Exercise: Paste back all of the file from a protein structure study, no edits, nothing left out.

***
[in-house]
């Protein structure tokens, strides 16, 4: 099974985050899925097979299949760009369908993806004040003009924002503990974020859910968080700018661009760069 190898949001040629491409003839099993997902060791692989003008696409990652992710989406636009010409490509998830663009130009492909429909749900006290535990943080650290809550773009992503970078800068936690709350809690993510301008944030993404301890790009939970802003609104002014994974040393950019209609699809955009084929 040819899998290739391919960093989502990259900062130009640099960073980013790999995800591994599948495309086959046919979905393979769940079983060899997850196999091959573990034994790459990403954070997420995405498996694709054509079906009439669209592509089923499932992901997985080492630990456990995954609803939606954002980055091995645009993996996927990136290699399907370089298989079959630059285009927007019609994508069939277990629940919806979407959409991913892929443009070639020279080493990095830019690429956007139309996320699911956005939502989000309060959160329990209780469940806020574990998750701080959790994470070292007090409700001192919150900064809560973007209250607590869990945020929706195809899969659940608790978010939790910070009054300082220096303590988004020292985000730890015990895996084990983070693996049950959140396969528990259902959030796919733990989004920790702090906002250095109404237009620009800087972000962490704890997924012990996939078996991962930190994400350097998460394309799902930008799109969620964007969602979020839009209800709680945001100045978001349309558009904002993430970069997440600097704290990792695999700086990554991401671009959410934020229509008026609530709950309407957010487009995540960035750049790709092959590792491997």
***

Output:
[in-house]
């Protein structure tokens, strides 16, 4: 099974985050899925097979299949760009369908993806004040003009924002503990974020859910968080700018661009760069 190898949001040629491409003839099993997902060791692989003008696409990652992710989406636009010409490509998830663009130009492909429909749900006290535990943080650290809550773009992503970078800068936690709350809690993510301008944030993404301890790009939970802003609104002014994974040393950019209609699809955009084929 040819899998290739391919960093989502990259900062130009640099960073980013790999995800591994599948495309086959046919979905393979769940079983060899997850196999091959573990034994790459990403954070997420995405498996694709054509079906009439669209592509089923499932992901997985080492630990456990995954609803939606954002980055091995645009993996996927990136290699399907370089298989079959630059285009927007019609994508069939277990629940919806979407959409991913892929443009070639020279080493990095830019690429956007139309996320699911956005939502989000309060959160329990209780469940806020574990998750701080959790994470070292007090409700001192919150900064809560973007209250607590869990945020929706195809899969659940608790978010939790910070009054300082220096303590988004020292985000730890015990895996084990983070693996049950959140396969528990259902959030796919733990989004920790702090906002250095109404237009620009800087972000962490704890997924012990996939078996991962930190994400350097998460394309799902930008799109969620964007969602979020839009209800709680945001100045978001349309558009904002993430970069997440600097704290990792695999700086990554991401671009959410934020229509008026609530709950309407957010487009995540960035750049790709092959590792491997």